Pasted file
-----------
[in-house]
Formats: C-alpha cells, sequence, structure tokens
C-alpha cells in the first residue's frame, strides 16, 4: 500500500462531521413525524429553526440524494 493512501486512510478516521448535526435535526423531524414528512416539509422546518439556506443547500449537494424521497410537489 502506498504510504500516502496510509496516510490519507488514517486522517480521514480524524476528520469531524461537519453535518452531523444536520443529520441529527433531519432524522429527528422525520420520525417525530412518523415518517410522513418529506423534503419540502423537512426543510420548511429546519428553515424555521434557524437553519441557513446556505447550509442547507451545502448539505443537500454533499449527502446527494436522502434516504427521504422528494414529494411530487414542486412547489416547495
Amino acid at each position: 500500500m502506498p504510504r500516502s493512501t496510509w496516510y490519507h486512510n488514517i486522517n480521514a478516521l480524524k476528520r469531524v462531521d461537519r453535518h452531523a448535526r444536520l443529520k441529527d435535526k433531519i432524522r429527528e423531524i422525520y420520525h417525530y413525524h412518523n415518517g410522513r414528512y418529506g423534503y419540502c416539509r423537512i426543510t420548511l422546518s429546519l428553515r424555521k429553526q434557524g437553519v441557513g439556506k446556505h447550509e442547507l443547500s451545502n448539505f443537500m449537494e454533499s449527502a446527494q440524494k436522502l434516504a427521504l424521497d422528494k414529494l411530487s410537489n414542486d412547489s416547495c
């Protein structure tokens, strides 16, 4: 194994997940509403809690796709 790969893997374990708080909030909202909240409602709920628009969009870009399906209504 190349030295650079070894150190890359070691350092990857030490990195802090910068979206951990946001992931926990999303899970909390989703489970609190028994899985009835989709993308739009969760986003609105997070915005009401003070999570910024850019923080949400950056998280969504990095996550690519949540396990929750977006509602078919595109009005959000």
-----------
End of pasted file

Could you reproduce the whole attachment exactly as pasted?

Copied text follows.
[in-house]
Formats: C-alpha cells, sequence, structure tokens
C-alpha cells in the first residue's frame, strides 16, 4: 500500500462531521413525524429553526440524494 493512501486512510478516521448535526435535526423531524414528512416539509422546518439556506443547500449537494424521497410537489 502506498504510504500516502496510509496516510490519507488514517486522517480521514480524524476528520469531524461537519453535518452531523444536520443529520441529527433531519432524522429527528422525520420520525417525530412518523415518517410522513418529506423534503419540502423537512426543510420548511429546519428553515424555521434557524437553519441557513446556505447550509442547507451545502448539505443537500454533499449527502446527494436522502434516504427521504422528494414529494411530487414542486412547489416547495
Amino acid at each position: 500500500m502506498p504510504r500516502s493512501t496510509w496516510y490519507h486512510n488514517i486522517n480521514a478516521l480524524k476528520r469531524v462531521d461537519r453535518h452531523a448535526r444536520l443529520k441529527d435535526k433531519i432524522r429527528e423531524i422525520y420520525h417525530y413525524h412518523n415518517g410522513r414528512y418529506g423534503y419540502c416539509r423537512i426543510t420548511l422546518s429546519l428553515r424555521k429553526q434557524g437553519v441557513g439556506k446556505h447550509e442547507l443547500s451545502n448539505f443537500m449537494e454533499s449527502a446527494q440524494k436522502l434516504a427521504l424521497d422528494k414529494l411530487s410537489n414542486d412547489s416547495c
């Protein structure tokens, strides 16, 4: 194994997940509403809690796709 790969893997374990708080909030909202909240409602709920628009969009870009399906209504 190349030295650079070894150190890359070691350092990857030490990195802090910068979206951990946001992931926990999303899970909390989703489970609190028994899985009835989709993308739009969760986003609105997070915005009401003070999570910024850019923080949400950056998280969504990095996550690519949540396990929750977006509602078919595109009005959000």